# Investigation of changes and development of mathematical model for a drilling vessel.

1. Introduction

Ships of various design and deadweight are used in today's worldwide practice for marine drilling aimed at probing or extracting minerals. There are automatic keeping systems over the drilling site in some of them. The principles of these systems and the applied technical facilities comprise and features require consideration in respect of theory as well as applying to technical implementation. Information about the mathematical description of the drilling vessel as a control object of the automatic deduction contained in [1-5] do not contain analytical relation ships hydro-aerodynamics characteristics and do not reveal the principles of such systems.

The following issues are crucial to automatic keeping system design: the development the mathematical models [6, 7] of drilling vessel, that would figure on the peculiarities of vessel constructions, drilling equipment and technological operations in the course of drilling activity; ratio deduction for calculating outer forces and things affecting a drilling vessel by its dislocation regarding the wind, the stream, sea swells; the investigation of space movement changes under keeping conditions; the selection of active steering means and ratio deduction for determining thrust forces of active steering means, intended to keep a vessel in a settled location at every instant; the development of guidelines for building a measuring system on determining horizon transfers in the standard of rest, static or aligned with a vessel ; the choice of adjustable profiles and the assessment of the required measurement accuracy; the identification of the automatic keeping system structure. It is the aboved -mentioned questions that are enquired into in the actual research.

The movement of a drilling vessel by keeping it on a drilling point is conditioned not only by a sort or a nature of outer impact (of the wind, the stream, sea disturbance, thrust powers of active steering means), but also by a kind of activity, whereas the latter can alter dynamic features of the whole vessel. Owing to this the whole time, during which the vessel should be kept on a settled point, may be divided into four periods 1) the initial stage; 2) the preliminary stage; 3) the drilling stage ; 4) the ultimate stage.

In the process of keeping on the drilling site a drilling vessel may have five dynamic models, different from each other. All the distinctive peculiarities of a drilling vessel by keeping it on the drilling site come out at the preliminary stage and at the drilling one. Therefore these two models are of the greatest interest. They allow to determine what effect the performed drilling activity makes on vessel movement changes under keeping conditions.

Ratios of force and instant projection on reference axes aligned with the vessel are included in this research. We have an extended representation of drilling vessel special movement changes, figuring on the above-mentioned peculiarities of the periods during which drilling operations are carried out.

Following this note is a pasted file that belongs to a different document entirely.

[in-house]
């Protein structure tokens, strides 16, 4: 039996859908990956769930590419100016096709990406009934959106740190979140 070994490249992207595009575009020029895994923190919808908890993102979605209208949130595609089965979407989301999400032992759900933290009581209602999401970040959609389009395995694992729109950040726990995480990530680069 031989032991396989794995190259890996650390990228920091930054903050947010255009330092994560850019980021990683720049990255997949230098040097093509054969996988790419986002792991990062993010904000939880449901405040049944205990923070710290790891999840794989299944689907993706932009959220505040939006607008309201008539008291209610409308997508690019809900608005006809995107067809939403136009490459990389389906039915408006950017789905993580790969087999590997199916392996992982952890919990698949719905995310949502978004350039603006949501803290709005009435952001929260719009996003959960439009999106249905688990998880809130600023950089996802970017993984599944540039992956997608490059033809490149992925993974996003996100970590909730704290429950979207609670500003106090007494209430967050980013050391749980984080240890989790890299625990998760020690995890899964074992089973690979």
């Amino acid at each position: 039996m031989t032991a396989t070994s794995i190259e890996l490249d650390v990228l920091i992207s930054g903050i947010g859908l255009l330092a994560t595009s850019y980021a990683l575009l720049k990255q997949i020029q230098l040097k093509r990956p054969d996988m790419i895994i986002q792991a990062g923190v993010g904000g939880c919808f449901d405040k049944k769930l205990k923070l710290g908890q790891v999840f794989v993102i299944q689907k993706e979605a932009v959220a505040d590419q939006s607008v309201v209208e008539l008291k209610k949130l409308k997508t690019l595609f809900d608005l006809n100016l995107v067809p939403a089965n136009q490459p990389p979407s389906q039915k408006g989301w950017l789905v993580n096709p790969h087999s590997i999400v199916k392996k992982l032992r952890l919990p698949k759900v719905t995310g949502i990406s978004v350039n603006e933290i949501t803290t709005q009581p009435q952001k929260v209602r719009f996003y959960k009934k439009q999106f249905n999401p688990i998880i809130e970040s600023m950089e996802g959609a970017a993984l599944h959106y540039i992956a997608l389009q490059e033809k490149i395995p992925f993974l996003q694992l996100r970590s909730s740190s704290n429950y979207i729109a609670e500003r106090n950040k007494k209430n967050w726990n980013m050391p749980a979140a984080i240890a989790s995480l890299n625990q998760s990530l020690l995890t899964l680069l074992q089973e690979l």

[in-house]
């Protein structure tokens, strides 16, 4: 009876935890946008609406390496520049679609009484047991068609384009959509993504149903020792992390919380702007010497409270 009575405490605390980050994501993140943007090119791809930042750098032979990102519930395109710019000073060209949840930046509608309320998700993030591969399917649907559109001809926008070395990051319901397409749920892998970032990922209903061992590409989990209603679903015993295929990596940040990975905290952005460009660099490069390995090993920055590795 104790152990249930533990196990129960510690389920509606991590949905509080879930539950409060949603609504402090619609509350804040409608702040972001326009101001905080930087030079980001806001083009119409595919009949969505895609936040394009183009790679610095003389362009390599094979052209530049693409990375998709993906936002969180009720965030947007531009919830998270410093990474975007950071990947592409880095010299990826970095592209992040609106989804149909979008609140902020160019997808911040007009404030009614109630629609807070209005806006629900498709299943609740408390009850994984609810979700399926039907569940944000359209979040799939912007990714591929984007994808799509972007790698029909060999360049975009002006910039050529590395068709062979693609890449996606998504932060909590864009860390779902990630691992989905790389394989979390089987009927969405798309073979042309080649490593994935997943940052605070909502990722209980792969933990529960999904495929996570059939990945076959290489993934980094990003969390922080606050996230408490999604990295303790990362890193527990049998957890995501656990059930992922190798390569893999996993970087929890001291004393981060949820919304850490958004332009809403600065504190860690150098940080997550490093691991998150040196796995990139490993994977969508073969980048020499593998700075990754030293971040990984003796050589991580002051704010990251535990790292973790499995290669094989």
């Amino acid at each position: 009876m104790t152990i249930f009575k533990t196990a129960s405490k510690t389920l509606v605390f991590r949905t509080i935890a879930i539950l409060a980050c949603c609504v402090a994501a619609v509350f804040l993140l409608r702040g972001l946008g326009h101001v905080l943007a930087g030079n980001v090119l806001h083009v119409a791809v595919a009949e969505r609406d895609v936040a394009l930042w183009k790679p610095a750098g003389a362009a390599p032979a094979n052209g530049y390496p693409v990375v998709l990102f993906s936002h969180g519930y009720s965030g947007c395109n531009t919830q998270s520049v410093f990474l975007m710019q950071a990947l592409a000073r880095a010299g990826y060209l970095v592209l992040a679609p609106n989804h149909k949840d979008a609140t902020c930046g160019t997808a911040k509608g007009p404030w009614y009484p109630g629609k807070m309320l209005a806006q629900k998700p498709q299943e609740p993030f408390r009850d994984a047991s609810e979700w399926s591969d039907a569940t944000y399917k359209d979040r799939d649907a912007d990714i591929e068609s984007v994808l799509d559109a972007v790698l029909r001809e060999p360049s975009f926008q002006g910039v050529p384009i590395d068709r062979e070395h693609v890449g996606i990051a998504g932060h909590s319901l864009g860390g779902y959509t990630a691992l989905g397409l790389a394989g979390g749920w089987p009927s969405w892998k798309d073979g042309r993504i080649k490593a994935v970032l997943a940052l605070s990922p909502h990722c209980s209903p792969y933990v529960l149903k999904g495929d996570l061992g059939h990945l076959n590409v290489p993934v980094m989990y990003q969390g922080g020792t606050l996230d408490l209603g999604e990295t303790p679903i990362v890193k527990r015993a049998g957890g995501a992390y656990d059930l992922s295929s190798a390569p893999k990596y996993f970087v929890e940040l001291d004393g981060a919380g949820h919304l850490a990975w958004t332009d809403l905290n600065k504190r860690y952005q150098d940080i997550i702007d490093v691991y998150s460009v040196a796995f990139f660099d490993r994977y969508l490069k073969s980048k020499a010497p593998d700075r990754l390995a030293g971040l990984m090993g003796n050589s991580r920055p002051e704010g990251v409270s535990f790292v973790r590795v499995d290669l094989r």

2. Mathematical model of a for drilling vessel

Let us introduce for consideration the following systems of coordinate, which characterize spacial position of the vessel and which is analog as .

The movement of the vessel may be represented as consisting of translational motion with the starting point G of the coordinate system, closely related to the vessel, and rotation around the point G. Vessel movement equations comprise movement equations of the point G dynamics, which coincides with the vessel gravity center at the moment, equations of rotation movement towards the point G and equations of the gravity center dislocation in the course of drilling operations.

Let us examine the movement of the vessel on the free infinite liquid surface. Let us disregard liquid elasticity(ideal liquid).To obtain the equation of solid body movement in the ideal infinite liquid, we shall examine the movement of the system "body+liquid in the vacuum" as it is carried out in [I]. Equations of movement of the examined system may be formulated as:

[MATHEMATICAL EXPRESSION NOT REPRODUCIBLE IN ASCII], (1)

where [??] and [??] are the main motion quantity vectors in conformity with the vessel and liquid; [??] and [??] are the main motion quantity instants in conformity with the vessel and liquid in relation to the reference point; [??] is the main outer force vector; [??] is the main outer force instant; [??] is the motion quantity vector of the particles, thrown off the body surface within a unit of time; [??] is the motion quantity instant vector of the particles, thrown off within a unit of time. The vectors [??] and [??] can present as:

[MATHEMATICAL EXPRESSION NOT REPRODUCIBLE IN ASCII], (2)

where [??] is the absolute rate of the particles thrown off by a point having the mass [m.sub.v], [??] is the position vector of the point [m.sub.v] with respect to the static coordinate system, the plane of which coincides with the undisturbed free surface of the liquid, and one axis is directed downward along the bore hole (well).

For the velocity [??] we can wright the formula [MATHEMATICAL EXPRESSION NOT REPRODUCIBLE IN ASCII], and for the projections on the axes of the static coordinate system the following formulae may be brought in:

[MATHEMATICAL EXPRESSION NOT REPRODUCIBLE IN ASCII]. (3)

Now, resulting from the expression(2), we obtain formulae for projections of motion quantity and motion quantity instants of the particles, thrown off the body surface within a unit of time [F.sup.*.sub.x], [F.sup.*.sub.y], [F.sup.*.sub.z], [M.sup.*.sub.x], [M.sup.*.sub.y], [M.sup.*.sub.z] : and proceeding to the system of coordinates closely related to the body, instead of(1) we obtain:

[MATHEMATICAL EXPRESSION NOT REPRODUCIBLE IN ASCII] (4)